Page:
Groom with a view: Indian marriages are no longer just about women

Written by Namrata Rao | Updated: Aug 10 2014, 07:41am hrs
GroomA sherwani with embroidered buttons by Anita Dongre
At the Vogue Wedding Show in New Delhi last week, designer Anita Dongre encountered an unusual request from a visitor. A bride-to-be walked into Dongres stall and requested a lehenga that would match the colour palette of her bridegrooms outfit. Apparently, the groom had already selected what he would wear for the big day in December.

Its surprising, considering that in India, more often than not, its the poor groom who remains at the mercy of the bride and whose clothing choices are seen as a mere reflection of her attire or get-up.

Its true that Indian bridegrooms are totally neglected in the run-up to the wedding. All the focus is on the bride and her clothing and jewellery, etc. This bride was a welcome surprise. She showed me what her groom is going to wear, as he had already selected his outfit, and wanted to pick an outfit to match his. Things are definitely changing and we are trying to pay as much attention as possible to it, says Dongre.

Clearly, the Indian groom is no longer interested in playing second fiddle to the bride. He is breaking cliches and his choices are becoming sartorial. He knows what he wants and he has no qualms in asking for it. Gone are the days when the bride used to be the centre of attention during weddings, with the bridegroom basking in her reflected glory.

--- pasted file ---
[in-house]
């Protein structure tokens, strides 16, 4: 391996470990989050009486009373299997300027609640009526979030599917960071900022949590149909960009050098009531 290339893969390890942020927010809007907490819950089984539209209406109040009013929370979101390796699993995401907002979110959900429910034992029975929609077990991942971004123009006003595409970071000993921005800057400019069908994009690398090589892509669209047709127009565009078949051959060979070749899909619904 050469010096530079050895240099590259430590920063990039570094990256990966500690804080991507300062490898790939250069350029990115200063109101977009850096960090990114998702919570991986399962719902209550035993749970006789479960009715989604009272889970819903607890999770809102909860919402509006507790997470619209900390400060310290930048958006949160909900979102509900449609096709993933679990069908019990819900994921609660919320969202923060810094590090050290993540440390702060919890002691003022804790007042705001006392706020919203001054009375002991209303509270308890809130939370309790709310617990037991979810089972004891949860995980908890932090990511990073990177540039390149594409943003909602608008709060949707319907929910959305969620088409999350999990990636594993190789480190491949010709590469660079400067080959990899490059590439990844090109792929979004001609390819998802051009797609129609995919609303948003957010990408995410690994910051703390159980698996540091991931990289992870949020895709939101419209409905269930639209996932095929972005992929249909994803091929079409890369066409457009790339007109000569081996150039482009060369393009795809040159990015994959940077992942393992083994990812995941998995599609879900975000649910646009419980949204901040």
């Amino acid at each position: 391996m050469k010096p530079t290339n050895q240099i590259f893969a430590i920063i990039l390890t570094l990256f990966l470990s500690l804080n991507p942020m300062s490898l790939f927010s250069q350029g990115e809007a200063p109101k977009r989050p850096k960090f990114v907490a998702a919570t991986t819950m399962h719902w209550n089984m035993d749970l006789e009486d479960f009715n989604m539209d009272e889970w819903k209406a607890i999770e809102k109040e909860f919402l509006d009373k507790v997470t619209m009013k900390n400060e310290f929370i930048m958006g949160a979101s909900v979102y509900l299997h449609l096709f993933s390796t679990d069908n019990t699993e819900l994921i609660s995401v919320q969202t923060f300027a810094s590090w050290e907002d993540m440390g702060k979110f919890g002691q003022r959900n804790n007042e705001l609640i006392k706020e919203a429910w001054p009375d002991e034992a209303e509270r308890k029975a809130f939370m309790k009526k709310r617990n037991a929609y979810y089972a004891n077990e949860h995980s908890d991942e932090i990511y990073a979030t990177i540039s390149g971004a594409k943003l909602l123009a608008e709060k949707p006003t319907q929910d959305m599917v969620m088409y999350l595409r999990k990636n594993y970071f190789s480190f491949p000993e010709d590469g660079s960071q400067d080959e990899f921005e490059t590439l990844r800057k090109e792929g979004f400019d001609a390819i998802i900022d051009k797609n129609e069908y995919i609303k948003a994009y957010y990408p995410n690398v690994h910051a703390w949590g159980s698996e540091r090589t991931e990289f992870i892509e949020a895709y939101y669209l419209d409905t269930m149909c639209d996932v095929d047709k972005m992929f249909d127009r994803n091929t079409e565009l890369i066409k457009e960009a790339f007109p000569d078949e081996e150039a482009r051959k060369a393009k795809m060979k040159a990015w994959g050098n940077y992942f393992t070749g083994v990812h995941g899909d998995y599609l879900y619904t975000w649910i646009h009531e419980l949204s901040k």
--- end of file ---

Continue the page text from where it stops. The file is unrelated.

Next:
Todays groom has come a long way from the traditional three-piece suit and has become extremely experimental in terms of colours, silhouettes and embellishments, among other things. He has warmed up to and embraced the various aspects of clothing, accessories and styling. He now not only compliments the bride on D-Day but, at times, surpasses her to become the talking point of the wedding. He is still dressed impeccably, but now you can clearly identify a dash of extravagance and adventure in his choices with the use of gold, embroidery, colours like fuchsia, pink and aqua, jewelled tones and tone-on-tone fabric.